Saturday, May 5, 2012


Noon Position: 47 01' S, 158 49' E, SOG 6, COG 100, Day's Run 138.
We're moving along almost close hauled under triple reefed main, a scrap
of jib, and the staysail windward sheeted hard as if Odyssey were a
15,000 lb 420, shaking and slamming and shuddering our way through,
over, up, and down a snotty 5 to 6 foot sea. I am, as Tanya Aebi so
aptly described it, "living on the walls", with the boat heeled a steady
20 to 30 degrees, interrupted only by the occasional rush of water down
the lee deck as we take roll rail under, the intermittent series of
rig-shaking slams that announce the arrival of a particularly steep or
short-spaced set of waves, and the occasional earthquake as the jib
luffs in a gust before the windvane can correct, shaking everything from
the sloppily loose forestay all the way aft to my tea mug hanging in the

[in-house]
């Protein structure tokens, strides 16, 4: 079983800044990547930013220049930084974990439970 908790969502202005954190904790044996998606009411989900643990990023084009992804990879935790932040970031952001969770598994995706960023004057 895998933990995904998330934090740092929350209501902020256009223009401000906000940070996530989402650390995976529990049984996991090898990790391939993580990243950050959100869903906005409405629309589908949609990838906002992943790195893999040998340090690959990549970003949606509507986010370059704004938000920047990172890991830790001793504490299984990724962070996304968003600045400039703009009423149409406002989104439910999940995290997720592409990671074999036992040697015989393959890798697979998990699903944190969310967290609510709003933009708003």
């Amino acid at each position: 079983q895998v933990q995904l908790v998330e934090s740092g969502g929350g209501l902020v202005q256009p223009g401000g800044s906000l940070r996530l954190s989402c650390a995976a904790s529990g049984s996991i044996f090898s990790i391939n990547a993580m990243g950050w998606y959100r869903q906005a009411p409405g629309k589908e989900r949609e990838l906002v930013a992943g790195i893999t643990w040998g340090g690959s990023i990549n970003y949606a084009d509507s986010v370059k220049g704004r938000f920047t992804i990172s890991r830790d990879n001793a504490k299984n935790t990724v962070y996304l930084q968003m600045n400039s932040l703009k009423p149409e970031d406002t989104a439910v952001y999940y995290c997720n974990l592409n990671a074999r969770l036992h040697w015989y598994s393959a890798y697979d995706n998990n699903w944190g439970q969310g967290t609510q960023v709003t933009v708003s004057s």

galley. I've become even more of a hermit than usual, trapped below by
the near constant procession of waves and spray over the deck,
restricted to my leeward bunk by the heel. Moving about is a always
exciting challenge, swinging from one handhold to the next, trying to
time my motions so that the movement of the hull propels me forward
instead of swinging me into the nearest corner. To get to sleep I have
to pretend to be senseless, trying my hardest to ignore the slamming
and luffing and shaking and pounding, telling myself over and over that
at least we're heading in the right direction, that to reduce sail would
inevitably lead to sagging to leeward as well as a less abusive motion,
trying not to cringe every time we pound off a wave or lurch sideways
with a slight sensation of weightlessness in my stomach.


  1. Yes, we like you are are headed in the right direction. Stay stong and stay safe please!

  2. You and Shanley will cross longitudes before you know it! :)

  3. Eric, I'm going to have to wait to eat breakfast until after I read your posts from now on. When you describe your adventure, I feel seasick! Stay safe!